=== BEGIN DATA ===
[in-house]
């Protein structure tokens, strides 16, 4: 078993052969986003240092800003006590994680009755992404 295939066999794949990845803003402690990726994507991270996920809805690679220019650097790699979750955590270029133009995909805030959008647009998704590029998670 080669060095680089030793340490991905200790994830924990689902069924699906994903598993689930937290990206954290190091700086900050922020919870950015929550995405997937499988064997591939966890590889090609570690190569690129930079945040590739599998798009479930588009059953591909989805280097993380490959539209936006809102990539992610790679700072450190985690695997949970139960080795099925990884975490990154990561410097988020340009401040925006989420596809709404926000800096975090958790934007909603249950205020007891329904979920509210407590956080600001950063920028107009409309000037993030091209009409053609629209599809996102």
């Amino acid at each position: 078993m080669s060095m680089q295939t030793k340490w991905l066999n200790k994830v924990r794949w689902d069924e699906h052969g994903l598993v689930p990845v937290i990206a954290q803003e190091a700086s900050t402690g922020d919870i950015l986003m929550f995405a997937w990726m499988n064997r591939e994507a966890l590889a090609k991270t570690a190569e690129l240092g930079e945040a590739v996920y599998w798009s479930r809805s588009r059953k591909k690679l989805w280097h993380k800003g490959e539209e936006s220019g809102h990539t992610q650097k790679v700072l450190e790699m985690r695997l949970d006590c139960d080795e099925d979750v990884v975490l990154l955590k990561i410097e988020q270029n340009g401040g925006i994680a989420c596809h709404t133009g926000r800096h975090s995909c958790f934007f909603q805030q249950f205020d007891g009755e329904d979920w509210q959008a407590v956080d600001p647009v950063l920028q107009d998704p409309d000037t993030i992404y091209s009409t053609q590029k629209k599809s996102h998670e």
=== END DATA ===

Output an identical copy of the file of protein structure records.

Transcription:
[in-house]
């Protein structure tokens, strides 16, 4: 078993052969986003240092800003006590994680009755992404 295939066999794949990845803003402690990726994507991270996920809805690679220019650097790699979750955590270029133009995909805030959008647009998704590029998670 080669060095680089030793340490991905200790994830924990689902069924699906994903598993689930937290990206954290190091700086900050922020919870950015929550995405997937499988064997591939966890590889090609570690190569690129930079945040590739599998798009479930588009059953591909989805280097993380490959539209936006809102990539992610790679700072450190985690695997949970139960080795099925990884975490990154990561410097988020340009401040925006989420596809709404926000800096975090958790934007909603249950205020007891329904979920509210407590956080600001950063920028107009409309000037993030091209009409053609629209599809996102």
């Amino acid at each position: 078993m080669s060095m680089q295939t030793k340490w991905l066999n200790k994830v924990r794949w689902d069924e699906h052969g994903l598993v689930p990845v937290i990206a954290q803003e190091a700086s900050t402690g922020d919870i950015l986003m929550f995405a997937w990726m499988n064997r591939e994507a966890l590889a090609k991270t570690a190569e690129l240092g930079e945040a590739v996920y599998w798009s479930r809805s588009r059953k591909k690679l989805w280097h993380k800003g490959e539209e936006s220019g809102h990539t992610q650097k790679v700072l450190e790699m985690r695997l949970d006590c139960d080795e099925d979750v990884v975490l990154l955590k990561i410097e988020q270029n340009g401040g925006i994680a989420c596809h709404t133009g926000r800096h975090s995909c958790f934007f909603q805030q249950f205020d007891g009755e329904d979920w509210q959008a407590v956080d600001p647009v950063l920028q107009d998704p409309d000037t993030i992404y091209s009409t053609q590029k629209k599809s996102h998670e």